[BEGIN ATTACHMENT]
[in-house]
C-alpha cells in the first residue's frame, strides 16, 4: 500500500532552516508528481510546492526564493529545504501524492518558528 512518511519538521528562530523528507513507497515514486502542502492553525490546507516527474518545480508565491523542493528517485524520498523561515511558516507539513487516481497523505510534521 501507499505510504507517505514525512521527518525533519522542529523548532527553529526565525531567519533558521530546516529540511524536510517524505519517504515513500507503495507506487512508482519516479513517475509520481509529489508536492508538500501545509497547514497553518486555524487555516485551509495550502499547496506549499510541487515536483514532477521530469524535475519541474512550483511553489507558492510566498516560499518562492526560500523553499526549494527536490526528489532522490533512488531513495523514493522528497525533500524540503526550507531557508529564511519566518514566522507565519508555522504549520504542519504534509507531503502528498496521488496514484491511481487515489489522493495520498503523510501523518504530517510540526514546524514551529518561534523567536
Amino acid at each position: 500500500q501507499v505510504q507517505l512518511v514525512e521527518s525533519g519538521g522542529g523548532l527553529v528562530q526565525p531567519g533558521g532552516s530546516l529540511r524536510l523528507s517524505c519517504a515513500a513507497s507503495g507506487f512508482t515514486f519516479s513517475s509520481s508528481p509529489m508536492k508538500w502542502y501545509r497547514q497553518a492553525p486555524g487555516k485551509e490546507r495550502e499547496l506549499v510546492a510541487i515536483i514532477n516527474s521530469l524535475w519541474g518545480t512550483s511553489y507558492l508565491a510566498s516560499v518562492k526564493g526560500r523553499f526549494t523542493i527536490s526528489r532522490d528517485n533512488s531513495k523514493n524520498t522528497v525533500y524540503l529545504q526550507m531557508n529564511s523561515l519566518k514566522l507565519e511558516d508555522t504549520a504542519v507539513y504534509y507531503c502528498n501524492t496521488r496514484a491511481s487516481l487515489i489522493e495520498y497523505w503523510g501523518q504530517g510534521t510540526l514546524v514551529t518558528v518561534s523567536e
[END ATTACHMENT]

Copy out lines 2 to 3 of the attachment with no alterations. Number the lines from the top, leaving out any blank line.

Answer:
C-alpha cells in the first residue's frame, strides 16, 4: 500500500532552516508528481510546492526564493529545504501524492518558528 512518511519538521528562530523528507513507497515514486502542502492553525490546507516527474518545480508565491523542493528517485524520498523561515511558516507539513487516481497523505510534521 501507499505510504507517505514525512521527518525533519522542529523548532527553529526565525531567519533558521530546516529540511524536510517524505519517504515513500507503495507506487512508482519516479513517475509520481509529489508536492508538500501545509497547514497553518486555524487555516485551509495550502499547496506549499510541487515536483514532477521530469524535475519541474512550483511553489507558492510566498516560499518562492526560500523553499526549494527536490526528489532522490533512488531513495523514493522528497525533500524540503526550507531557508529564511519566518514566522507565519508555522504549520504542519504534509507531503502528498496521488496514484491511481487515489489522493495520498503523510501523518504530517510540526514546524514551529518561534523567536
Amino acid at each position: 500500500q501507499v505510504q507517505l512518511v514525512e521527518s525533519g519538521g522542529g523548532l527553529v528562530q526565525p531567519g533558521g532552516s530546516l529540511r524536510l523528507s517524505c519517504a515513500a513507497s507503495g507506487f512508482t515514486f519516479s513517475s509520481s508528481p509529489m508536492k508538500w502542502y501545509r497547514q497553518a492553525p486555524g487555516k485551509e490546507r495550502e499547496l506549499v510546492a510541487i515536483i514532477n516527474s521530469l524535475w519541474g518545480t512550483s511553489y507558492l508565491a510566498s516560499v518562492k526564493g526560500r523553499f526549494t523542493i527536490s526528489r532522490d528517485n533512488s531513495k523514493n524520498t522528497v525533500y524540503l529545504q526550507m531557508n529564511s523561515l519566518k514566522l507565519e511558516d508555522t504549520a504542519v507539513y504534509y507531503c502528498n501524492t496521488r496514484a491511481s487516481l487515489i489522493e495520498y497523505w503523510g501523518q504530517g510534521t510540526l514546524v514551529t518558528v518561534s523567536e